Challenging The Appointment Of A Personal Representative
In the wake of someone’s death, it is not uncommon for there to be a decent amount of confusion over how to handle funeral arrangements, obtain a death certificate, and locate wills and other estate documents to start the probate process. Once these necessary duties are fulfilled, the next step is typically for someone to file a petition with the probate court to open the administration of the estate and ask to be appointed personal representative. The role of the personal representative is an important one, as this person is tasked with transferring the assets of the deceased to heirs and beneficiaries, as well as identifying and contacting potential creditors of the estate. While the deceased is permitted to name a preferred person for this role in a will or other estate document, a court is not bound by this designation, and interested parties may challenge the person’s qualifications. As reported in the Miami Herald, the mysterious death of a well-known Miami real estate professional spawned a bitter battle between the woman’s boyfriend and sister over who should manage the estate. While most appointments go smoothly, it is important to understand when legal entanglements may occur. A discussion of challenges to the appointment of a personal representative will follow below.
How Courts Evaluate Potential Appointees
Florida law has very basic requirements to serve as a personal representative for a probate estate: anyone over the age of 18 and a resident of Florida, with a few exceptions, meets the minimum qualifications to serve in this role. Courts tend to give great preference to the person designated by the deceased to serve in this role, but no right to be appointed exists, and courts do engage in some scrutiny to evaluate whether he/she is appropriate to take on these responsibilities. In addition, choosing a personal representative is also guided by preferences set in Florida statute that appoint certain individuals before others. Specifically, for estates governed by wills and other estate documents, the following individuals are preferred for appointment in listed order:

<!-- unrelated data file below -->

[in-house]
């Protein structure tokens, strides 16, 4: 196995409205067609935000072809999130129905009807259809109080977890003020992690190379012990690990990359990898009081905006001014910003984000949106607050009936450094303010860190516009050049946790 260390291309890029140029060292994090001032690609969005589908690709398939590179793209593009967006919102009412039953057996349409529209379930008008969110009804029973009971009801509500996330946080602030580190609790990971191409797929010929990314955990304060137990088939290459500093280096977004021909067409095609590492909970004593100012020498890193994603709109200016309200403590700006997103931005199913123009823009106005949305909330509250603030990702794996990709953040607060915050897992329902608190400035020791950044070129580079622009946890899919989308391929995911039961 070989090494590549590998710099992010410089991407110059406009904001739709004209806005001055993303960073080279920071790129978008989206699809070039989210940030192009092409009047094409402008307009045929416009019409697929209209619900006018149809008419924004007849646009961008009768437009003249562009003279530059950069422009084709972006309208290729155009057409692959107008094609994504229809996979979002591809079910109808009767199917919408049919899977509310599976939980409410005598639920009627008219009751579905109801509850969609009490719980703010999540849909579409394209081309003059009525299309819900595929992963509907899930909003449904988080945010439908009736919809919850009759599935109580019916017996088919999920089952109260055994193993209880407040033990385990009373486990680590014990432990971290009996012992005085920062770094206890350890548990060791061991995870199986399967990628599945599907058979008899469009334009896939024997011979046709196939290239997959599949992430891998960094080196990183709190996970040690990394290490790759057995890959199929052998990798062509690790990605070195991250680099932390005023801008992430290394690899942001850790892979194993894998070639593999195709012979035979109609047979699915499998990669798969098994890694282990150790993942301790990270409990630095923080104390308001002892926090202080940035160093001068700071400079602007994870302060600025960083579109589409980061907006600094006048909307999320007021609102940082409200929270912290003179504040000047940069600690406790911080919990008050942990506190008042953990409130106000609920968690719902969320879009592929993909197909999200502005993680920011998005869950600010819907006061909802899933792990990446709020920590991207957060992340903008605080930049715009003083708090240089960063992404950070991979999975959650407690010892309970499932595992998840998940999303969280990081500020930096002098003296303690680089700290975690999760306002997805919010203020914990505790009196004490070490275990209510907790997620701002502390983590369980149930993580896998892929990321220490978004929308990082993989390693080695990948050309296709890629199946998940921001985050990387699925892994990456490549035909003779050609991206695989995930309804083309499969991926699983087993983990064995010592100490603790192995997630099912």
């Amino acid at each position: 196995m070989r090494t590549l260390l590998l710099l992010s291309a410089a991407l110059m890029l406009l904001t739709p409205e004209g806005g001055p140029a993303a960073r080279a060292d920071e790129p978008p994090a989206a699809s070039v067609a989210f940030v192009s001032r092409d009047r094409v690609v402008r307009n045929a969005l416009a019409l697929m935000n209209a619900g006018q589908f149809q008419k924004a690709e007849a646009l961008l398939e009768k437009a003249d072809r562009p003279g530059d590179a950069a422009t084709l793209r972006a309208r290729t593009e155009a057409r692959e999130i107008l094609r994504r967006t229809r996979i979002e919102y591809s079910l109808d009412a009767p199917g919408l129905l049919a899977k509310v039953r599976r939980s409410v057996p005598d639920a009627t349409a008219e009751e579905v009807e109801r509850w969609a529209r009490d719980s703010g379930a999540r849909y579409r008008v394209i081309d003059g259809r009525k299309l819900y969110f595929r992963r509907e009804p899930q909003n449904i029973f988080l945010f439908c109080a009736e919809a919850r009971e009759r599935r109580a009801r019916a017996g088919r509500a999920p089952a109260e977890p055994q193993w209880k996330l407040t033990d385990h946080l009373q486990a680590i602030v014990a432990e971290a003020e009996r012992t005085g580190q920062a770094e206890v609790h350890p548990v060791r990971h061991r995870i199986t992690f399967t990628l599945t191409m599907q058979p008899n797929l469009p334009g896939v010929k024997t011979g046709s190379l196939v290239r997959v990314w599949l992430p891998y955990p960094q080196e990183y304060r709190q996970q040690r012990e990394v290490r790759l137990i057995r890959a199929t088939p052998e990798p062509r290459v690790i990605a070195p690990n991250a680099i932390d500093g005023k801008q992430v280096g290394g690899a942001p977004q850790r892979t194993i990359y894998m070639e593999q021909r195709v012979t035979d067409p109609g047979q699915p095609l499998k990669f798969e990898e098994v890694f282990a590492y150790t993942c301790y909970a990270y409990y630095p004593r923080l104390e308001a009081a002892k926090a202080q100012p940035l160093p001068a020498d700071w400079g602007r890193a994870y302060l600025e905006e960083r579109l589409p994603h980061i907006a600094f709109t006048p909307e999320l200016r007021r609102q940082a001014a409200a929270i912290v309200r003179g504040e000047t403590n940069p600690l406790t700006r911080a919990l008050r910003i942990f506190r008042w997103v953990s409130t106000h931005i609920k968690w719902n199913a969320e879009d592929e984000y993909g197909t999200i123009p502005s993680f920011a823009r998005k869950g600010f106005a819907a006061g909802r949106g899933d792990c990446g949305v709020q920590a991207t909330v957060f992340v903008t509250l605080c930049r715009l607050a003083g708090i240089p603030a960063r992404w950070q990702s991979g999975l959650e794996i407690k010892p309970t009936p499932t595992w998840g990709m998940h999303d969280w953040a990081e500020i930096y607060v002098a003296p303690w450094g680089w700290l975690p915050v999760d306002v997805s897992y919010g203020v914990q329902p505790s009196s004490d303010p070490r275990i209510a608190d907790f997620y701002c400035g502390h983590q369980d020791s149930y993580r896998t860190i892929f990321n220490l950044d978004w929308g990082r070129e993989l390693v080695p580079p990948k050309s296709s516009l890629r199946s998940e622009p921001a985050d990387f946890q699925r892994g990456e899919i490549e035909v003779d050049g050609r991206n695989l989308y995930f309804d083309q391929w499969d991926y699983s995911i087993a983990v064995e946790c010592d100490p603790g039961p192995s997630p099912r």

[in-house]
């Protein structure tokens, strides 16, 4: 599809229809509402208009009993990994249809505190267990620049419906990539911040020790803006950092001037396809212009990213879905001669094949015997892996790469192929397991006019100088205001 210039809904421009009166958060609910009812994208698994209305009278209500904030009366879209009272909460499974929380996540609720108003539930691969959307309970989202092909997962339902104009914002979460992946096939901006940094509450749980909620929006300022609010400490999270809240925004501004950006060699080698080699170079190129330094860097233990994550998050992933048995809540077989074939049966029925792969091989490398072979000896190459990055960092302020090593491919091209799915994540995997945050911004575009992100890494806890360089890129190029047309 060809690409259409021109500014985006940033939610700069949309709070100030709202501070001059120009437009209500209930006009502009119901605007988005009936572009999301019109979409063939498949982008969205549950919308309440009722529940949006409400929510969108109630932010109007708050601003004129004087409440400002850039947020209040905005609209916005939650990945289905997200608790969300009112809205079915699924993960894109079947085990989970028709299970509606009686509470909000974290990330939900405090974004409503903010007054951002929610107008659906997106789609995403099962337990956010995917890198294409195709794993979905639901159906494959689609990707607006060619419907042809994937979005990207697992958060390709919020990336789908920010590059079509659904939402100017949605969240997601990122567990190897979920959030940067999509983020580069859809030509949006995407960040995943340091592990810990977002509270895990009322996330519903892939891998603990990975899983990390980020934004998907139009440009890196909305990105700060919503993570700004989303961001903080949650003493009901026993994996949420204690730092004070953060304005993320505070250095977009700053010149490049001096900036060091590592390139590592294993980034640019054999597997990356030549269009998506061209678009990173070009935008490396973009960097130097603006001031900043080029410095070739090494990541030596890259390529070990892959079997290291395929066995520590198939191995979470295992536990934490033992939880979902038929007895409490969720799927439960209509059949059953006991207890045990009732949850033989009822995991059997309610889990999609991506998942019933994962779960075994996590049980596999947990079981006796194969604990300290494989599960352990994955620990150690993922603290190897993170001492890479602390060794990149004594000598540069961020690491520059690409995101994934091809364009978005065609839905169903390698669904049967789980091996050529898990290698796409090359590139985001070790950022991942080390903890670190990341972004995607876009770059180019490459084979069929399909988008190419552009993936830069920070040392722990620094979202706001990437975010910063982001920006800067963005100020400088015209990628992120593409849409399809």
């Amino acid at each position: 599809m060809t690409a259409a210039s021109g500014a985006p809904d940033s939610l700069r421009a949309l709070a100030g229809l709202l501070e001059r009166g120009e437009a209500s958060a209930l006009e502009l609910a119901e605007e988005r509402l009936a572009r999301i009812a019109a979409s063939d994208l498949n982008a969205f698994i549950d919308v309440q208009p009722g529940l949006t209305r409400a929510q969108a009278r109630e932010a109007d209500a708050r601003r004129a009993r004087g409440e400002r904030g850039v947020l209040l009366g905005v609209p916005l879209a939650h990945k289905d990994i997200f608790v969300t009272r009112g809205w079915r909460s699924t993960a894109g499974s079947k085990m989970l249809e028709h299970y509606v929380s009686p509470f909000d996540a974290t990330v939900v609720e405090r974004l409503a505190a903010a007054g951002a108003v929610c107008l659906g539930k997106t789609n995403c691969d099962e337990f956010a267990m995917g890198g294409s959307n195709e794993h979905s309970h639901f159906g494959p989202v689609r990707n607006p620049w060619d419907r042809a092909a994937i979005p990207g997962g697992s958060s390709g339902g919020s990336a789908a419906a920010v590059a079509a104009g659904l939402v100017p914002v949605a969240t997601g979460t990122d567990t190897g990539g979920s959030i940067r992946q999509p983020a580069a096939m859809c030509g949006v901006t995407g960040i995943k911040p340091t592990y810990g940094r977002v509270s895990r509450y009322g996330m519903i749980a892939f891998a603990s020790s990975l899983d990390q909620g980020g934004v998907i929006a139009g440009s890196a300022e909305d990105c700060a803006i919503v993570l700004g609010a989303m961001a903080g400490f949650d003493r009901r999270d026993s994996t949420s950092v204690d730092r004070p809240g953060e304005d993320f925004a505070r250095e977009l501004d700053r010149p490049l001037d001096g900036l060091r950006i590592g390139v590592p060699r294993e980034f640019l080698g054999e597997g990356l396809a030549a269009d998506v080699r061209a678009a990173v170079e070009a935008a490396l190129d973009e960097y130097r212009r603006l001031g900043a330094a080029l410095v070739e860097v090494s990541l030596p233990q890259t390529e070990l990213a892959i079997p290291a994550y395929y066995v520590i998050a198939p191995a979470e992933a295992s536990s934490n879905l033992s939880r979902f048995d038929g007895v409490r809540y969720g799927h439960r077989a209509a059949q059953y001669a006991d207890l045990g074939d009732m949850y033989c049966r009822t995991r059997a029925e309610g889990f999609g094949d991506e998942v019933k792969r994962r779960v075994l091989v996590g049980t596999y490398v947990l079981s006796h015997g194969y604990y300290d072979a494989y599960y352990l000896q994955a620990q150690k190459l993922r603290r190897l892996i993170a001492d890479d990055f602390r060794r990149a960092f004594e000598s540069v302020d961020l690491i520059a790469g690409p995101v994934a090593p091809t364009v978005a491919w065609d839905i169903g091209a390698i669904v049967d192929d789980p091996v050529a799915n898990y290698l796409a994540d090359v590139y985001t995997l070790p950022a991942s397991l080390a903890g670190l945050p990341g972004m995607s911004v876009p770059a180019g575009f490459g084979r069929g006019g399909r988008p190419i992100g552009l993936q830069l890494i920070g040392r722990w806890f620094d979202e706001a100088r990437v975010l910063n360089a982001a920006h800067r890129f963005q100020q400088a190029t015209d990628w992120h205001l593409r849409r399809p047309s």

- the person named in a will;
- the person selected by a majority of the persons entitled to the estate; and
- an heir under the terms of the will.
When courts review a person’s qualifications, the judge looks at person’s credentials and experiences to ensure he/she is capable of acting in the estate’s and heirs’ best interests. If there is a question about the individual’s ability to discharge these duties, a court may justifiably deny the request. In addition, though, other interested parties may challenge the appointment if there are concerns the appointee is unfit in some way. Once appointed, removal is quite difficult, and personal representatives are permitted to use estate resources to defend against removal, so concerns should be presented at the frontend to avoid depletion of the estate’s value for litigation.
Challenging an Appointment
While it is possible to assert a personal representative is unqualified to serve in this capacity, the underlying reason for the challenge must be based upon more than hostility or dislike of the designated person. Further, the amount of time an interested party has to challenge the qualifications of a personal representative is just three months from the date the notice of administration is received. Thus, an experienced probate attorney should be contacted as soon as an issue arises. Common grounds to challenge an appointment include:
- mental or physical incapacity that inhibits the fulfillment of necessary duties;
- holding interests that conflict with the estate; or
- acts of bad or immoral behavior that call into question the character, integrity, or honesty of the appointee.
Speak with a Florida Probate Attorney
The administration of a loved one’s estate is the last testament that person will officially make in this world, so it is important the process is handled properly. The attorneys at the Fort Lauderdale law firm of Joyce A. Julian, P.A. have decades of experience representing clients in these matters, and are specially trained in forensic accounting techniques that help with identifying inappropriate or fraudulent transactions. Contact us for a free consultation.